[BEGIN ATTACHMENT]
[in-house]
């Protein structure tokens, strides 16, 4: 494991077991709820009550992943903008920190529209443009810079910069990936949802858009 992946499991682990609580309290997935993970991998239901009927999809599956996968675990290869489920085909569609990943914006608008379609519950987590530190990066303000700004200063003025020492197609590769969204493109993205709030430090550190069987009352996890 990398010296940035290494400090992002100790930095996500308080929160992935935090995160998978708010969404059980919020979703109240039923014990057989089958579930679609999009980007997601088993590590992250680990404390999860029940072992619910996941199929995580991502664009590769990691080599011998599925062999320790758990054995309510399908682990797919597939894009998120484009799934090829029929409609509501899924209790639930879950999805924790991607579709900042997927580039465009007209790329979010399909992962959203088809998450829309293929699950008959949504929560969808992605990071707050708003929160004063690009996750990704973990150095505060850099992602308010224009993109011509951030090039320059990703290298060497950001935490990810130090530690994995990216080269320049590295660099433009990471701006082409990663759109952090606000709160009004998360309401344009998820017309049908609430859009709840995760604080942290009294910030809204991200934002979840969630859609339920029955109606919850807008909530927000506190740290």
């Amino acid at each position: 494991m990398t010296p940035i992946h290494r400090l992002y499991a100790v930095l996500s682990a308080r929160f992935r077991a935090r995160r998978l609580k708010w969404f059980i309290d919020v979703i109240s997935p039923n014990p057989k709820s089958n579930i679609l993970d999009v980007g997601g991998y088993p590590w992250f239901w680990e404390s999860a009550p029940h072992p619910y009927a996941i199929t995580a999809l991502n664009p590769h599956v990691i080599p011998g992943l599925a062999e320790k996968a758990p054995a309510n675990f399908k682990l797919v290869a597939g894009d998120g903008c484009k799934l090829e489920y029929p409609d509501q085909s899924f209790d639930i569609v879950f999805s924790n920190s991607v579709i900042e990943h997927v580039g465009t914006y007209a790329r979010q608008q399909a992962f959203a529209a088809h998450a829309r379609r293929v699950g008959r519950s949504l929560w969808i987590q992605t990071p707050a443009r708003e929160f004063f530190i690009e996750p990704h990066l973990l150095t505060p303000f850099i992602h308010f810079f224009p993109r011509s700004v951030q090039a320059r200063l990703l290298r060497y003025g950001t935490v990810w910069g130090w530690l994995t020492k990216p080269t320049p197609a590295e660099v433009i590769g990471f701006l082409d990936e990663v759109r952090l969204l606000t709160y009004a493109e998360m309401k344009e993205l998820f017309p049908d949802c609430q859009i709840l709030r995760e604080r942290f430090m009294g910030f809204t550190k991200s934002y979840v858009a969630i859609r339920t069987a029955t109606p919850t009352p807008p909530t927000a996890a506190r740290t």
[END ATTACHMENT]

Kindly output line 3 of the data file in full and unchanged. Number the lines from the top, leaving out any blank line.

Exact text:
């Amino acid at each position: 494991m990398t010296p940035i992946h290494r400090l992002y499991a100790v930095l996500s682990a308080r929160f992935r077991a935090r995160r998978l609580k708010w969404f059980i309290d919020v979703i109240s997935p039923n014990p057989k709820s089958n579930i679609l993970d999009v980007g997601g991998y088993p590590w992250f239901w680990e404390s999860a009550p029940h072992p619910y009927a996941i199929t995580a999809l991502n664009p590769h599956v990691i080599p011998g992943l599925a062999e320790k996968a758990p054995a309510n675990f399908k682990l797919v290869a597939g894009d998120g903008c484009k799934l090829e489920y029929p409609d509501q085909s899924f209790d639930i569609v879950f999805s924790n920190s991607v579709i900042e990943h997927v580039g465009t914006y007209a790329r979010q608008q399909a992962f959203a529209a088809h998450a829309r379609r293929v699950g008959r519950s949504l929560w969808i987590q992605t990071p707050a443009r708003e929160f004063f530190i690009e996750p990704h990066l973990l150095t505060p303000f850099i992602h308010f810079f224009p993109r011509s700004v951030q090039a320059r200063l990703l290298r060497y003025g950001t935490v990810w910069g130090w530690l994995t020492k990216p080269t320049p197609a590295e660099v433009i590769g990471f701006l082409d990936e990663v759109r952090l969204l606000t709160y009004a493109e998360m309401k344009e993205l998820f017309p049908d949802c609430q859009i709840l709030r995760e604080r942290f430090m009294g910030f809204t550190k991200s934002y979840v858009a969630i859609r339920t069987a029955t109606p919850t009352p807008p909530t927000a996890a506190r740290t």